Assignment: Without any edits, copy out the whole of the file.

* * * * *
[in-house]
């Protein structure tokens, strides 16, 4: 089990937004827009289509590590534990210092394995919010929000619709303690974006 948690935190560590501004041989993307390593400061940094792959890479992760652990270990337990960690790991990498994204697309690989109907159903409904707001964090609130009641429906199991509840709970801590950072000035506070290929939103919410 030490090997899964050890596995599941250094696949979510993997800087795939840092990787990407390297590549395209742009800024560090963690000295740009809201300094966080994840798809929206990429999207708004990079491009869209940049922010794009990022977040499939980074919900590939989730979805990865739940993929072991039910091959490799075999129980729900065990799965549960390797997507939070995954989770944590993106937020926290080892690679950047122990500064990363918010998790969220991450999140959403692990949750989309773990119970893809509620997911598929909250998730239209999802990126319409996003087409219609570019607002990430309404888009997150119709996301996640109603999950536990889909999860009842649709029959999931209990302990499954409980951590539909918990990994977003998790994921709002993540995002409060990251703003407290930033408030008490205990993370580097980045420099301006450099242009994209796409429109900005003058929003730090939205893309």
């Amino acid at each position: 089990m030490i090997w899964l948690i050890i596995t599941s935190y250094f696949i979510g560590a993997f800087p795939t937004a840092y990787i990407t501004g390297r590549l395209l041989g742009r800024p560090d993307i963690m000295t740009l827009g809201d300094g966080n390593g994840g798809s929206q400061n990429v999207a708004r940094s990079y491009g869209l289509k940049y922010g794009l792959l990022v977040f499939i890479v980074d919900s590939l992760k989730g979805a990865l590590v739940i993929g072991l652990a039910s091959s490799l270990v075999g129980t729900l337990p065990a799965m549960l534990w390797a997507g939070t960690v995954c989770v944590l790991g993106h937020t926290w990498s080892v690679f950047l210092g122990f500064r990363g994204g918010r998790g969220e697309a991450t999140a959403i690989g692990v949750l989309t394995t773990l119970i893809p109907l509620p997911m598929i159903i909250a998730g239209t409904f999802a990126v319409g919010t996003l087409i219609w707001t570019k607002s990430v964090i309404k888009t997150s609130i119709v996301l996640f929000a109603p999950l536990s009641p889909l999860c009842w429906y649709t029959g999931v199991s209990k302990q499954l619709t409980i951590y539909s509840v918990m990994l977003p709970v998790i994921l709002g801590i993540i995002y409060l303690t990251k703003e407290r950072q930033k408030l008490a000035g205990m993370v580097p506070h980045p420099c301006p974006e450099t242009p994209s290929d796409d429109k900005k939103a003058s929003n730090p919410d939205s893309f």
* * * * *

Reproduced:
[in-house]
């Protein structure tokens, strides 16, 4: 089990937004827009289509590590534990210092394995919010929000619709303690974006 948690935190560590501004041989993307390593400061940094792959890479992760652990270990337990960690790991990498994204697309690989109907159903409904707001964090609130009641429906199991509840709970801590950072000035506070290929939103919410 030490090997899964050890596995599941250094696949979510993997800087795939840092990787990407390297590549395209742009800024560090963690000295740009809201300094966080994840798809929206990429999207708004990079491009869209940049922010794009990022977040499939980074919900590939989730979805990865739940993929072991039910091959490799075999129980729900065990799965549960390797997507939070995954989770944590993106937020926290080892690679950047122990500064990363918010998790969220991450999140959403692990949750989309773990119970893809509620997911598929909250998730239209999802990126319409996003087409219609570019607002990430309404888009997150119709996301996640109603999950536990889909999860009842649709029959999931209990302990499954409980951590539909918990990994977003998790994921709002993540995002409060990251703003407290930033408030008490205990993370580097980045420099301006450099242009994209796409429109900005003058929003730090939205893309």
């Amino acid at each position: 089990m030490i090997w899964l948690i050890i596995t599941s935190y250094f696949i979510g560590a993997f800087p795939t937004a840092y990787i990407t501004g390297r590549l395209l041989g742009r800024p560090d993307i963690m000295t740009l827009g809201d300094g966080n390593g994840g798809s929206q400061n990429v999207a708004r940094s990079y491009g869209l289509k940049y922010g794009l792959l990022v977040f499939i890479v980074d919900s590939l992760k989730g979805a990865l590590v739940i993929g072991l652990a039910s091959s490799l270990v075999g129980t729900l337990p065990a799965m549960l534990w390797a997507g939070t960690v995954c989770v944590l790991g993106h937020t926290w990498s080892v690679f950047l210092g122990f500064r990363g994204g918010r998790g969220e697309a991450t999140a959403i690989g692990v949750l989309t394995t773990l119970i893809p109907l509620p997911m598929i159903i909250a998730g239209t409904f999802a990126v319409g919010t996003l087409i219609w707001t570019k607002s990430v964090i309404k888009t997150s609130i119709v996301l996640f929000a109603p999950l536990s009641p889909l999860c009842w429906y649709t029959g999931v199991s209990k302990q499954l619709t409980i951590y539909s509840v918990m990994l977003p709970v998790i994921l709002g801590i993540i995002y409060l303690t990251k703003e407290r950072q930033k408030l008490a000035g205990m993370v580097p506070h980045p420099c301006p974006e450099t242009p994209s290929d796409d429109k900005k939103a003058s929003n730090p919410d939205s893309f």